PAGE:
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Any ideas on how to teach a 3 year old to be gentle with kittens?

We recently adopted 2, 6 week old kittens. They are now 8 weeks old and really want to explore our house, however, my 3 yr old son is a little rough with them. The first 2 weeks were ok as we would keep the kittens in our room and lock the door, we did that so they could get used to the smells and noises of the house without being tossed in unprepared (recommended by vet), but we cant do that now because they cry and scratch the door to get out. Whenever my son picks them up we tell him to be gentle, because they are babies, but it has gotten to the point where now, we just walk up to him and take the kitten out of his hands and walk away, but that is still not working. Some have said to get rid of the kittens until he is older, but I dont want to send them back to the pound when we can give them a good home. I would feel too bad. Any Ideas??????

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sn654

Asked by sn654 at 1:47 PM on Jun. 12, 2009 in Pets

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Answers (7)
  • take his hand and show him how to pet the kitty saying "gentle" at the same time. Say you can pet gently and make sure that your always there when he's around the kittnes. It may be a hassle but its worth it in the long run. thats really all I can think of, sorry
    Precious333

    Answer by Precious333 at 1:54 PM on Jun. 12, 2009

  • Once the kittens give him a good swipe with a paw, he'll probably learn to keep his distance. That's how my two year old learned. That and lots of redirection.

    Good luck!

    *keep a tube of neosporin in your cabinet - it's inevitable....................
    Anonymous

    Answer by Anonymous at 2:33 PM on Jun. 12, 2009

  • We have guinea pigs and a two year old and run into similar issues (perhaps a bit easier for us because they are in a cage- though she can and has opened the cage to get at them.) We make sure she is supervised really closely when she is with the piggies- she needs to be sitting and I am within arms' reach so I can grab her if she goes to smack them. We take her hand and stroke the piggies and say "Gentle!" She does have a better understanding of patting gentle, but we still are within arms' length because if she gets distracted she will sometimes just get up and run away, basically 'dumping' the animal onto the floor. The good thing with kittens is that they are better able to 'fight back' by scratching, hissing, etc.- eventually they will let him know when they are not happy. And when the novelty wears off he may be less grabby with them as well.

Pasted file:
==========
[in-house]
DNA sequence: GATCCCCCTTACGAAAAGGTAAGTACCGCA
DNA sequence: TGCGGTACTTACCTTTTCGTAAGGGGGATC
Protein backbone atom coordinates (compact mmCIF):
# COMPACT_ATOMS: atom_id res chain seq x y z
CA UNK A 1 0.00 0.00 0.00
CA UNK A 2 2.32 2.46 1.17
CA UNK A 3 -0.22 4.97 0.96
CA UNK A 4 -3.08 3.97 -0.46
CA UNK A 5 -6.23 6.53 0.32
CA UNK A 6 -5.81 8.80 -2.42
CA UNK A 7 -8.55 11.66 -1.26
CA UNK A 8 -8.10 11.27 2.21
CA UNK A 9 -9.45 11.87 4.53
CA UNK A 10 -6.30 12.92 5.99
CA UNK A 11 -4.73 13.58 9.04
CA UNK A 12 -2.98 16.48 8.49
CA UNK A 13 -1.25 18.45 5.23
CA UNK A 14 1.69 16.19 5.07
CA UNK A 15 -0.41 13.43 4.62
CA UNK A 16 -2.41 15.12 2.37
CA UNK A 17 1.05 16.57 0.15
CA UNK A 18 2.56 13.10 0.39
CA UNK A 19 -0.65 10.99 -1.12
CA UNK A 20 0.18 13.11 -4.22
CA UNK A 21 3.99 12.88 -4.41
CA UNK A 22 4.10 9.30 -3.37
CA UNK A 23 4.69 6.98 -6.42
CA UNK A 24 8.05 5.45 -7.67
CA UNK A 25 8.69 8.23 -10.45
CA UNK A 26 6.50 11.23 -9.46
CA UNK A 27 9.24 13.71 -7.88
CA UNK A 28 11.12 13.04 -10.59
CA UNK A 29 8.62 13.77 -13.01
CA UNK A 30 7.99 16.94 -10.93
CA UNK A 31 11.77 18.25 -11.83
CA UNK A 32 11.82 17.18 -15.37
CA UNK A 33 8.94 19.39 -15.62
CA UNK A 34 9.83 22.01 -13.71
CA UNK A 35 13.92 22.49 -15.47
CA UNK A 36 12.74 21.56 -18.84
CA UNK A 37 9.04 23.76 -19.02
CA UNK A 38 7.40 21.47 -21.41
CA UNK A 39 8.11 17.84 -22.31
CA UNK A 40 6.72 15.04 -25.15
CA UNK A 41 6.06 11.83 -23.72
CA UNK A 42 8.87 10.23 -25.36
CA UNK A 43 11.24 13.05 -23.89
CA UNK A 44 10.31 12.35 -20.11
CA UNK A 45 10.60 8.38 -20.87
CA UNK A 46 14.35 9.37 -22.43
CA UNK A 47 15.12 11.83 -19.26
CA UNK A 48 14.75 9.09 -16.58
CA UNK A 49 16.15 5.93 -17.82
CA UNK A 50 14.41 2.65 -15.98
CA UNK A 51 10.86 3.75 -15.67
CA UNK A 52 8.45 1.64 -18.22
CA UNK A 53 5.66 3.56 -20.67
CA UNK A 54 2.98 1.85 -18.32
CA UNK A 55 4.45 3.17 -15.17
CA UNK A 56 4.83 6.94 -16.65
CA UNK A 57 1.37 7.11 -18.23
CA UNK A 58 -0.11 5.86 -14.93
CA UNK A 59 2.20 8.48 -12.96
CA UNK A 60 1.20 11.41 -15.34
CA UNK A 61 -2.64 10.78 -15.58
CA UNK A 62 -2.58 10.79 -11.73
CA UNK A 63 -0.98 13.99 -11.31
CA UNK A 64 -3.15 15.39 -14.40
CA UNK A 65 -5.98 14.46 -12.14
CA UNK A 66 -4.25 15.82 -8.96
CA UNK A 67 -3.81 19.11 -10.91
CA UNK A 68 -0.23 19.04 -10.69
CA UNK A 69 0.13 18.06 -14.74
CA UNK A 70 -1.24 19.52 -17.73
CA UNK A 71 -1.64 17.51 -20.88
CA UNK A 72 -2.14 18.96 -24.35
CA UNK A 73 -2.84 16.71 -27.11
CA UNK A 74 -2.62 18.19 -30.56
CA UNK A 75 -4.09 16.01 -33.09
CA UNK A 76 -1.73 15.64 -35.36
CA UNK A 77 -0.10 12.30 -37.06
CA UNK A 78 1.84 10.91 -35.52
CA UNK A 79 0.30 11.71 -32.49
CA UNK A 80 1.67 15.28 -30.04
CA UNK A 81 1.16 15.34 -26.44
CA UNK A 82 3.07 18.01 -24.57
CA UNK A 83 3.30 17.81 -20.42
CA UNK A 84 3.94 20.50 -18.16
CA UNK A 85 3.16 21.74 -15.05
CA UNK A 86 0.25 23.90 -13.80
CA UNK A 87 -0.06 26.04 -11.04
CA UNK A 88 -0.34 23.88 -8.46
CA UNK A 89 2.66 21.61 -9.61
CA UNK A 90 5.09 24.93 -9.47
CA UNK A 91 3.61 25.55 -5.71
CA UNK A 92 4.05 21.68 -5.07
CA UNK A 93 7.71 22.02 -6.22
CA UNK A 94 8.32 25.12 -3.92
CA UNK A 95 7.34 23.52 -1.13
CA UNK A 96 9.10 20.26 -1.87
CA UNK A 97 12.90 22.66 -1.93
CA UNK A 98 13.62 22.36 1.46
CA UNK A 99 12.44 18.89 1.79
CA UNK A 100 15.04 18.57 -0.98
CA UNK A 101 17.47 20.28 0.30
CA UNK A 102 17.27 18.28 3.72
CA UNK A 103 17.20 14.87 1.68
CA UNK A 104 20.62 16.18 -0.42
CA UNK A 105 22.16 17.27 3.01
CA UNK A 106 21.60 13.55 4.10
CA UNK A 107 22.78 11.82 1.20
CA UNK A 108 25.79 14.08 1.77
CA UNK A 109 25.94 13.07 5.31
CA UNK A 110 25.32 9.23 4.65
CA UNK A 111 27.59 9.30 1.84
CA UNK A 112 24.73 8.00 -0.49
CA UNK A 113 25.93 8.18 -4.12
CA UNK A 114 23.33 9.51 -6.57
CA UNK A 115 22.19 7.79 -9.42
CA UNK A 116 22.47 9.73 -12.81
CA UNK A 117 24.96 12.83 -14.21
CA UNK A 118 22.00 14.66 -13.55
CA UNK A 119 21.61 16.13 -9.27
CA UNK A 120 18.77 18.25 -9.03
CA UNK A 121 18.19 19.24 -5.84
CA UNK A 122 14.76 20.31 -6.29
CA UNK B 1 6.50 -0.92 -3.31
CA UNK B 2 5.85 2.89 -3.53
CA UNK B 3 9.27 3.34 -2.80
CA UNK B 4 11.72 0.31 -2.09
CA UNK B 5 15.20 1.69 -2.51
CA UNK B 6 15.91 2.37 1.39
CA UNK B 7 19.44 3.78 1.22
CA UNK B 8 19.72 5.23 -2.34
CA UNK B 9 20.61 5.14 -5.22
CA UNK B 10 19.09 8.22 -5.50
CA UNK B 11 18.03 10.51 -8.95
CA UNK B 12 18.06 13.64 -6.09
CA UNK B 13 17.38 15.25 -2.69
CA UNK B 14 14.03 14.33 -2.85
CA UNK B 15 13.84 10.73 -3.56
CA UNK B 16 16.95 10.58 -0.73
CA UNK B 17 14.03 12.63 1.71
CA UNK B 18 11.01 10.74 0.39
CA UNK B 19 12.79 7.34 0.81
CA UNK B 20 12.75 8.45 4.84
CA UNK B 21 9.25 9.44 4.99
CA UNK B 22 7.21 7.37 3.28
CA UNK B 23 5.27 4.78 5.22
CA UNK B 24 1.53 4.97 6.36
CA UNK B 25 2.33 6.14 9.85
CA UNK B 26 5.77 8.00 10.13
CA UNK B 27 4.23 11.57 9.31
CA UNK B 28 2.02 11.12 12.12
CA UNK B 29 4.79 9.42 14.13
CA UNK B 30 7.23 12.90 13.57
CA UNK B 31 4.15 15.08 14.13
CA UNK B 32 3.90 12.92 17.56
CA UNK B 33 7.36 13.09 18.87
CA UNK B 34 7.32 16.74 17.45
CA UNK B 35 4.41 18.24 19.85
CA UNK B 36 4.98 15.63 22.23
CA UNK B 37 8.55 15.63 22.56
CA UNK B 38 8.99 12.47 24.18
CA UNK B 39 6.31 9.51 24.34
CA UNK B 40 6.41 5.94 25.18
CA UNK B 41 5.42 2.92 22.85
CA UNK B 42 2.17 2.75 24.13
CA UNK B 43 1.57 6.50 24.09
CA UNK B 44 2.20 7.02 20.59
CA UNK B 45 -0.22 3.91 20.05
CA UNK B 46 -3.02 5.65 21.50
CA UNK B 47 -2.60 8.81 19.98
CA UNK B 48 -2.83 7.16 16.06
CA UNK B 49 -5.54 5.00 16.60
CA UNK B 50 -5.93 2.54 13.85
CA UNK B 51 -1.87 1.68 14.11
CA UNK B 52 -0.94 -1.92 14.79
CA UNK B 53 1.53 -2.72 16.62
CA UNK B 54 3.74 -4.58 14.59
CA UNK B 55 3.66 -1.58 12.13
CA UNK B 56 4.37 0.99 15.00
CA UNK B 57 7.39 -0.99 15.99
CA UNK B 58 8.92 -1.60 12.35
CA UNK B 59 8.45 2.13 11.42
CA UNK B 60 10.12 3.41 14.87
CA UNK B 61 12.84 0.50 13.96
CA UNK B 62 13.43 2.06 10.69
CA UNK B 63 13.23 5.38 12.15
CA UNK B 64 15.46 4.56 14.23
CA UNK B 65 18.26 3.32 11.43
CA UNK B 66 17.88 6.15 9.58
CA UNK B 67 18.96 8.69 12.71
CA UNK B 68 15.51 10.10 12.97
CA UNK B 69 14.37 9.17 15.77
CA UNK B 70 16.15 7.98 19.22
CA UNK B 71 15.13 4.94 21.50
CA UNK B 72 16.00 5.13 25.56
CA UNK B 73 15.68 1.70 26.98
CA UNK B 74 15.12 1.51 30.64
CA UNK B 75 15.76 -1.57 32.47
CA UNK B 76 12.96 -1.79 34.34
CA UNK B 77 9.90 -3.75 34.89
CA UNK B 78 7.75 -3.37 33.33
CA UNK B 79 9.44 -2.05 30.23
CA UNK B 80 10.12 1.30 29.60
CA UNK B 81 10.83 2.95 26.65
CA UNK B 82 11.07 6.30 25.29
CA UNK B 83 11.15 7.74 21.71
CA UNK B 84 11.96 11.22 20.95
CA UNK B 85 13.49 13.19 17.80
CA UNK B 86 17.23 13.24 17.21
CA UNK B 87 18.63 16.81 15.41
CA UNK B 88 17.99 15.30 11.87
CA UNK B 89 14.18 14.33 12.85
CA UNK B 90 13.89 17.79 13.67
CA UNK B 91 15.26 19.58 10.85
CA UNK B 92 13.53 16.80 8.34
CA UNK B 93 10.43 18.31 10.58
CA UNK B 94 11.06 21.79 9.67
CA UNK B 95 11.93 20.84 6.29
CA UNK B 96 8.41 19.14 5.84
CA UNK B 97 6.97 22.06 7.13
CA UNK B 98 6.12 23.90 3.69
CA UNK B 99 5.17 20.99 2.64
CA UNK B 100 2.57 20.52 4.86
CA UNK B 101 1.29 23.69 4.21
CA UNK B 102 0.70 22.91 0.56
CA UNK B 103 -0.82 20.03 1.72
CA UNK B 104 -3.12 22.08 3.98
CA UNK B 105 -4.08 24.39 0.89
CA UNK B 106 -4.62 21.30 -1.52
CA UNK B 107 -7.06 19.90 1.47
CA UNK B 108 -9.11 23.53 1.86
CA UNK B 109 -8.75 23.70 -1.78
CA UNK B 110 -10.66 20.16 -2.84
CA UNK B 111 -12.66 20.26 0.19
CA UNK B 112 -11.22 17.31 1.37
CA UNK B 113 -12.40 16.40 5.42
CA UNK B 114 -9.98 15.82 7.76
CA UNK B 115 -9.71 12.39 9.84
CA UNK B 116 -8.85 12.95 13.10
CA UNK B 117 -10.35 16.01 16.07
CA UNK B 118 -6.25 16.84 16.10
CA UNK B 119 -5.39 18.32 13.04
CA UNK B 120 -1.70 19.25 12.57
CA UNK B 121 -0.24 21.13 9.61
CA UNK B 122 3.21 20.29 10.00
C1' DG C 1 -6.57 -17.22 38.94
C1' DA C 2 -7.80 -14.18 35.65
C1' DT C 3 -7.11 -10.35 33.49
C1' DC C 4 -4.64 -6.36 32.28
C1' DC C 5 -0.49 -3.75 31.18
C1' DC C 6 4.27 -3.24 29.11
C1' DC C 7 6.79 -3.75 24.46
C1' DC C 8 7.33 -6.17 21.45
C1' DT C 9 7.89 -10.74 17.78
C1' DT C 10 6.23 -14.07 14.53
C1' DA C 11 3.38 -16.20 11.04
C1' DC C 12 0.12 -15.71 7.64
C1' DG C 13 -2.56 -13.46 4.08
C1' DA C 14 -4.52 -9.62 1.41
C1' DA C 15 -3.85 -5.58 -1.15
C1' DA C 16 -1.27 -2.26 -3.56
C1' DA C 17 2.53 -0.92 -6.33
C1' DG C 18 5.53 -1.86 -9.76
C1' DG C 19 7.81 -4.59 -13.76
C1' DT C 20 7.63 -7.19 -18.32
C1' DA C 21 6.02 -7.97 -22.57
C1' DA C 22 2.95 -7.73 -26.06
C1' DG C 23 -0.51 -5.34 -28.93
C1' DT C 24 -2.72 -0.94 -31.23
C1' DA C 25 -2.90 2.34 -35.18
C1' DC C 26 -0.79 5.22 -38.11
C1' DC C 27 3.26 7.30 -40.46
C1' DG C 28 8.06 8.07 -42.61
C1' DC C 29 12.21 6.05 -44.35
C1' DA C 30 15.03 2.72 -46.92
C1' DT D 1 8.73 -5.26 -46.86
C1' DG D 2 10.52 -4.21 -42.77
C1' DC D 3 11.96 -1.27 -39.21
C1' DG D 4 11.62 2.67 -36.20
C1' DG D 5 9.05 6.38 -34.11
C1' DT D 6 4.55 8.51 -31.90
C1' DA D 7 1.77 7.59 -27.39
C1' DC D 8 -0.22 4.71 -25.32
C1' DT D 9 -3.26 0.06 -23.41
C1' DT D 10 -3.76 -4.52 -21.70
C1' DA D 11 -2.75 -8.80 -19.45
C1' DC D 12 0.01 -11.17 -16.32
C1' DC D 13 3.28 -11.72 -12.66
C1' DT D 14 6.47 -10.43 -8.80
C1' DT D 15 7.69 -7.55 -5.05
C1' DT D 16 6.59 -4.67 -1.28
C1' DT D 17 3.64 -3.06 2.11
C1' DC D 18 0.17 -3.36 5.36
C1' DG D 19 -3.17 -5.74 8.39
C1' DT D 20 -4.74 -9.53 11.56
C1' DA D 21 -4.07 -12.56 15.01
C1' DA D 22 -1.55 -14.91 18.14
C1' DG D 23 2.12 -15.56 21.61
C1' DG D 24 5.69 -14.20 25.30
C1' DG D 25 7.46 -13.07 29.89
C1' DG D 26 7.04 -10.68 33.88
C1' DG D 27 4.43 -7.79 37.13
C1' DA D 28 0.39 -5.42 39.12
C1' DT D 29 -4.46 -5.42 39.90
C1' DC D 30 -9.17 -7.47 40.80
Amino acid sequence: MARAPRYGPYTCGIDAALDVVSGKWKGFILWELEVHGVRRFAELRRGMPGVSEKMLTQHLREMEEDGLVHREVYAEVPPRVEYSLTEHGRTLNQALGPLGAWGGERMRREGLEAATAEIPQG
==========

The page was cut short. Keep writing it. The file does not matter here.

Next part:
Freela

    Answer by Freela at 8:04 PM on Jun. 12, 2009

  • Just continue monitoring your son with the kittens. There isn't much you can do until the kitties get to be about 16 weeks and can defend themselves better. I would definitely not get rid of them just because your son is a little rough with them. I know this is sad, but my cousin killed one of the 6 week old kittens we had but only because we were not watching him with the kittiens and he was holding it by the neck. All you can do is show him how to pet kitties and monitor him with them. In a matter of no time the kittens will be strong enough and quick enough to defend themselves.
    danyle02

    Answer by danyle02 at 2:02 PM on Jun. 13, 2009

  • We tell our 14 month old "gentle" and supervise her interactions with her grandparents' cat. The cats also need a place they can go that is offlimits to your son in case they get stressed. We don't let her touch their faces and we give her lots of positive feedback when she's gentle. And we really don't have issues with it now.
    mrs_pulley

    Answer by mrs_pulley at 8:45 PM on Jun. 13, 2009

  • -Have a "kitten only zone" where the child is not allowed to bother the kittens. Explain that this is like the kittens' "bedroom" so they can sleep and relax.

    -Do not let your child pick up the kittens. At all. Too many sad accidents and injuries happen this way (have you seen toddlers pick animals up by the neck/tail/one leg?)

    -Toddler should not be allowed to touch the kittens' faces.

    -Supervision is a must, at least until the cats get older and can spring free and defend themselves.
    Mousuke

    Answer by Mousuke at 9:46 PM on Jun. 24, 2009

  • Sit him on the floor or couch and gently set a kitten on his lap and "help" him pet the kitten by holding onto his hand and petting the kitten's back. Tell him stuff like "Nice Kitty" and "Be Nice to Kitty", if he gets rough with them, change your tone of voice to a more urgent tone and say something like "Kitty Sad. That hurt kitty" and eventually he will learn what makes the kittens "happy" or "sad"
    MrsTMorgan

    Answer by MrsTMorgan at 5:11 AM on Jun. 27, 2009

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